I recently attended an 8-week course on Mindfulness-Based Stress Reduction, or MBSR, which I have noticed since the course began is becoming pretty popular around the country.
Several compelling studies are arriving that show that focused meditation improves our minds in a myriad of ways. (Don’tcha love that word, “myriad”?) Once thought to be the sole bastion of “woo-woo” New-Age practitioners, meditation is now “hip,” and even buttoned-up workplaces are adopting it as a way to reduce stress and improve functionality and creativity. Doctors are prescribing it to treat ADD and ADHD in children and adults. They are also prescribing it for chronic pain, high blood pressure, IBS, and other ailments. What about therapists? More and more, therapists and psychiatrists are recommending mindfulness as a treatment for depression.
Mindfulness Meditation, as it is also called, could apparently be the Thing That Saves Humanity From All Evil. (Then again, probably not. But does it hurt to try?)
Meditation itself comes in several forms. It can be religious, spiritual, or entirely secular. It can range from simply sitting with oneself in silence, or even contemplative silence, for a few minutes a day to 3-day retreats full of little but eating, sleeping and purposeful meditating. It often conjures up a vision of patchouli-soaked rooms full of hipsters chanting and bending their bodies into various painful poses, but that shouldn’t define it.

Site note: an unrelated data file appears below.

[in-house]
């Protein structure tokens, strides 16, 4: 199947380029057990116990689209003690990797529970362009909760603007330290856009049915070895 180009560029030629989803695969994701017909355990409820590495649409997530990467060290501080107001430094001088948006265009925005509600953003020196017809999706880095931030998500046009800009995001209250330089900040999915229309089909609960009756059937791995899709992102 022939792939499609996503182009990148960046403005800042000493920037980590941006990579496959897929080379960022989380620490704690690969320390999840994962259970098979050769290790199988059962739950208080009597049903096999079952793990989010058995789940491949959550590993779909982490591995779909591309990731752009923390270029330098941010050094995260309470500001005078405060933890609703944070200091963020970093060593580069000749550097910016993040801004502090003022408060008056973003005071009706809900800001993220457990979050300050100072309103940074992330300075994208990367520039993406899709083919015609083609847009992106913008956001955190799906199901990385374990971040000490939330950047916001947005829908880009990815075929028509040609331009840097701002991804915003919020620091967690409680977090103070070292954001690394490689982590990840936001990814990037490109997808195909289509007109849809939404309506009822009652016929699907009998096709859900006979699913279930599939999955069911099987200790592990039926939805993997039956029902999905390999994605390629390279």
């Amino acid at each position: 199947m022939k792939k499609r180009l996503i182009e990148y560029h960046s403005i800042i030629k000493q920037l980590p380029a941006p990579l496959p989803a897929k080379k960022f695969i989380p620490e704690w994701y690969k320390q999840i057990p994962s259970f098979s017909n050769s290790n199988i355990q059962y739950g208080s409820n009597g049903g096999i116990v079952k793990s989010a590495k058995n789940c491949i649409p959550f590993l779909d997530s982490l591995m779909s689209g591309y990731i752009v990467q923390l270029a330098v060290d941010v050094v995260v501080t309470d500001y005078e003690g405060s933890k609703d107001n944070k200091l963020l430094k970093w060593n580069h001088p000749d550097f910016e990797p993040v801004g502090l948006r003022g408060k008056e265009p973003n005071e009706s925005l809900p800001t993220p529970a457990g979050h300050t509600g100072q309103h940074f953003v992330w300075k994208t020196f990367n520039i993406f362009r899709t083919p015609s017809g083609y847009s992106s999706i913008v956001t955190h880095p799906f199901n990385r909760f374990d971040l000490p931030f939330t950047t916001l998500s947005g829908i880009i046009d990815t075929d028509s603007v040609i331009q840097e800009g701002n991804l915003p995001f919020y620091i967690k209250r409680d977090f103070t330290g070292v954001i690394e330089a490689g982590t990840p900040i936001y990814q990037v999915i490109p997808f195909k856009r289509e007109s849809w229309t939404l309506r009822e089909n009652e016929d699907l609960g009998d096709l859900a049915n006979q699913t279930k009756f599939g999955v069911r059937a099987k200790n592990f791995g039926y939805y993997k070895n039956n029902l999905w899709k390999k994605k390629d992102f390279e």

MBSR isn’t just any meditation. The key is mindfulness, and if you think it’s a simple thing to turn off your brain for 10, 20, or 45 minutes at a stretch and focus solely on your breath, you will find out soon enough that It. Is. Not . That. Simple.
And that, my friends, is what makes it awesome.
Yes, one of the greatest things about Mindfulness Meditation is that the idea—turning off distractions and focusing on one thing—is simple, but the practice is deliciously difficult.
The first night of class, I fell asleep. And snored. And I wasn’t the only one.
C’mon, give me a break. It was evening, it was winter, and it was very, very cold outside, so the heat was up higher than I’m used to in a room that was slightly too small for the number of students present. Also, the meditation part came at the end of a 2-hour lecture, and we were instructed to lie on the floor.
You’d have sawed some logs, too.
You’d have sawed some logs, too.
(Thinking back on it, I am reminded of the scene in the movie G.I. Jane—an oddly entertaining/eye-rollingly bad flick mostly due to the acting chops of Anne Bancroft and Viggo Mortensen—wherein our Navy S.E.A.L. trainees have been awake for almost 24 hours and are given a “break” from their nonstop physical travails in the form of a sit-down in a classroom. They are dog-tired, starving, chafing in wet, sandy clothes, and nearly beaten down, and Mortensen tells them to “write an essay, no less than 500 words, on ‘Why I Love the U.S. Navy.’” The heat is turned up, the lights are dimmed, classical music begins playing, and it’s pouring rain outside--and they are ordered not to fall asleep.)
The MBSR presenters are savvy, though, and they knew this would happen, and warned us about it playfully. It takes time to train your brain to do this, they said. You will fail at it constantly, but you will get better over time. And I did. And I still am.
Oh, it’s a journey. I get slack. I don’t make time for it like I should (45 minutes a day, 6 days a week, is the prescription). The trick is not to start judging yourself for skipping it, though. That’s difficult, seeing as we humans spend a great deal of time judging ourselves harshly.
Stay tuned. I need to go meditate now.